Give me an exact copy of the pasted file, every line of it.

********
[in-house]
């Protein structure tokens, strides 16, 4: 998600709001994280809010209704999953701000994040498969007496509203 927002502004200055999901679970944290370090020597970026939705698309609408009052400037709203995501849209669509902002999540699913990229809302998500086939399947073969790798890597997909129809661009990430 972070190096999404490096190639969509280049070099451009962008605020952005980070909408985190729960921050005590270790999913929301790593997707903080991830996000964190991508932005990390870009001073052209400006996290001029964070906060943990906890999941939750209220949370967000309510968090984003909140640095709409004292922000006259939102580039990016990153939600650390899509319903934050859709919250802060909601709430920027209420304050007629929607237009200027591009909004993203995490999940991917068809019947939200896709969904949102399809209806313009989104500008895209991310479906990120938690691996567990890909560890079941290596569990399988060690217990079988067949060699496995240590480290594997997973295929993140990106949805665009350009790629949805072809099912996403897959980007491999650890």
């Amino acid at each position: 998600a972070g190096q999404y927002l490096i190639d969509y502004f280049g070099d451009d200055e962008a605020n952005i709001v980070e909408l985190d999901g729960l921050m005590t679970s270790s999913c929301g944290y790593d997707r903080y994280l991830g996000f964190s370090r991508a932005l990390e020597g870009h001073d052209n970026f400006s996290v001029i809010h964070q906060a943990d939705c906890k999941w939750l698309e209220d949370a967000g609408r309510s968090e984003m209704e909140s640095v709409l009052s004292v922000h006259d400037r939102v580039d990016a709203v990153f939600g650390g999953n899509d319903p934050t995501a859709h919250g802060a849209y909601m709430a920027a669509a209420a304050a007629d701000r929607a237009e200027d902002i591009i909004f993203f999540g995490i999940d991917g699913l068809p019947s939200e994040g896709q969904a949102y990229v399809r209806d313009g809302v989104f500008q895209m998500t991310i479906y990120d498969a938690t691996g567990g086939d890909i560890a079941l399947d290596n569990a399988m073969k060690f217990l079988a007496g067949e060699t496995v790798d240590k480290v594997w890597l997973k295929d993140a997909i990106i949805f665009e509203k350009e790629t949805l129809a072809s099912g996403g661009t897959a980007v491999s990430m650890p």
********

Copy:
[in-house]
């Protein structure tokens, strides 16, 4: 998600709001994280809010209704999953701000994040498969007496509203 927002502004200055999901679970944290370090020597970026939705698309609408009052400037709203995501849209669509902002999540699913990229809302998500086939399947073969790798890597997909129809661009990430 972070190096999404490096190639969509280049070099451009962008605020952005980070909408985190729960921050005590270790999913929301790593997707903080991830996000964190991508932005990390870009001073052209400006996290001029964070906060943990906890999941939750209220949370967000309510968090984003909140640095709409004292922000006259939102580039990016990153939600650390899509319903934050859709919250802060909601709430920027209420304050007629929607237009200027591009909004993203995490999940991917068809019947939200896709969904949102399809209806313009989104500008895209991310479906990120938690691996567990890909560890079941290596569990399988060690217990079988067949060699496995240590480290594997997973295929993140990106949805665009350009790629949805072809099912996403897959980007491999650890």
């Amino acid at each position: 998600a972070g190096q999404y927002l490096i190639d969509y502004f280049g070099d451009d200055e962008a605020n952005i709001v980070e909408l985190d999901g729960l921050m005590t679970s270790s999913c929301g944290y790593d997707r903080y994280l991830g996000f964190s370090r991508a932005l990390e020597g870009h001073d052209n970026f400006s996290v001029i809010h964070q906060a943990d939705c906890k999941w939750l698309e209220d949370a967000g609408r309510s968090e984003m209704e909140s640095v709409l009052s004292v922000h006259d400037r939102v580039d990016a709203v990153f939600g650390g999953n899509d319903p934050t995501a859709h919250g802060a849209y909601m709430a920027a669509a209420a304050a007629d701000r929607a237009e200027d902002i591009i909004f993203f999540g995490i999940d991917g699913l068809p019947s939200e994040g896709q969904a949102y990229v399809r209806d313009g809302v989104f500008q895209m998500t991310i479906y990120d498969a938690t691996g567990g086939d890909i560890a079941l399947d290596n569990a399988m073969k060690f217990l079988a007496g067949e060699t496995v790798d240590k480290v594997w890597l997973k295929d993140a997909i990106i949805f665009e509203k350009e790629t949805l129809a072809s099912g996403g661009t897959a980007v491999s990430m650890p």